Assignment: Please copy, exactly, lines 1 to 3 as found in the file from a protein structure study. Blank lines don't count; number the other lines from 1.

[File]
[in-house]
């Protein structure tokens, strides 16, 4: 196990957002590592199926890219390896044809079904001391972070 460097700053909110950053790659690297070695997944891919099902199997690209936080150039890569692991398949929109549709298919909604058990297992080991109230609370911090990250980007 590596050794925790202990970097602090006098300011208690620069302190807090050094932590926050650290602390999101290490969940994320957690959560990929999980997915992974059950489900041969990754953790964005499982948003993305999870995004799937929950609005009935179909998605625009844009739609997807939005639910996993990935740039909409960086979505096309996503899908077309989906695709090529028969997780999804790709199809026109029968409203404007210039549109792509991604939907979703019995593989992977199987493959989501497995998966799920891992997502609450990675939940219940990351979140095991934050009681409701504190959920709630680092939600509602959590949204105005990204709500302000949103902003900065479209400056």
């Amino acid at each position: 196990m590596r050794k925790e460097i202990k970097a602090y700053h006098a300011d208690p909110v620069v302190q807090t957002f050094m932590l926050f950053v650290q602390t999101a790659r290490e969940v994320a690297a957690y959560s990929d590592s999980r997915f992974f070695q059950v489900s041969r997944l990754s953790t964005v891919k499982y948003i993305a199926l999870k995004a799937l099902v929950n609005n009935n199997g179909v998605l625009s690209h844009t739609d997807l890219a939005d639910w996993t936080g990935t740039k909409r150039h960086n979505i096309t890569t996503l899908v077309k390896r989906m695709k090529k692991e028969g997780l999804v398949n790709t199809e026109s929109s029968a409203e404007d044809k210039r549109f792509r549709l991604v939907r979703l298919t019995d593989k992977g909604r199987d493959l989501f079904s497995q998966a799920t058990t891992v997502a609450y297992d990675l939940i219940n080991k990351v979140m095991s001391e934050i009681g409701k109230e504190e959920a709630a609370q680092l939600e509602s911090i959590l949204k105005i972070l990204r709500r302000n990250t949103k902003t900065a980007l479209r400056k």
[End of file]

[in-house]
């Protein structure tokens, strides 16, 4: 196990957002590592199926890219390896044809079904001391972070 460097700053909110950053790659690297070695997944891919099902199997690209936080150039890569692991398949929109549709298919909604058990297992080991109230609370911090990250980007 590596050794925790202990970097602090006098300011208690620069302190807090050094932590926050650290602390999101290490969940994320957690959560990929999980997915992974059950489900041969990754953790964005499982948003993305999870995004799937929950609005009935179909998605625009844009739609997807939005639910996993990935740039909409960086979505096309996503899908077309989906695709090529028969997780999804790709199809026109029968409203404007210039549109792509991604939907979703019995593989992977199987493959989501497995998966799920891992997502609450990675939940219940990351979140095991934050009681409701504190959920709630680092939600509602959590949204105005990204709500302000949103902003900065479209400056």
């Amino acid at each position: 196990m590596r050794k925790e460097i202990k970097a602090y700053h006098a300011d208690p909110v620069v302190q807090t957002f050094m932590l926050f950053v650290q602390t999101a790659r290490e969940v994320a690297a957690y959560s990929d590592s999980r997915f992974f070695q059950v489900s041969r997944l990754s953790t964005v891919k499982y948003i993305a199926l999870k995004a799937l099902v929950n609005n009935n199997g179909v998605l625009s690209h844009t739609d997807l890219a939005d639910w996993t936080g990935t740039k909409r150039h960086n979505i096309t890569t996503l899908v077309k390896r989906m695709k090529k692991e028969g997780l999804v398949n790709t199809e026109s929109s029968a409203e404007d044809k210039r549109f792509r549709l991604v939907r979703l298919t019995d593989k992977g909604r199987d493959l989501f079904s497995q998966a799920t058990t891992v997502a609450y297992d990675l939940i219940n080991k990351v979140m095991s001391e934050i009681g409701k109230e504190e959920a709630a609370q680092l939600e509602s911090i959590l949204k105005i972070l990204r709500r302000n990250t949103k902003t900065a980007l479209r400056k």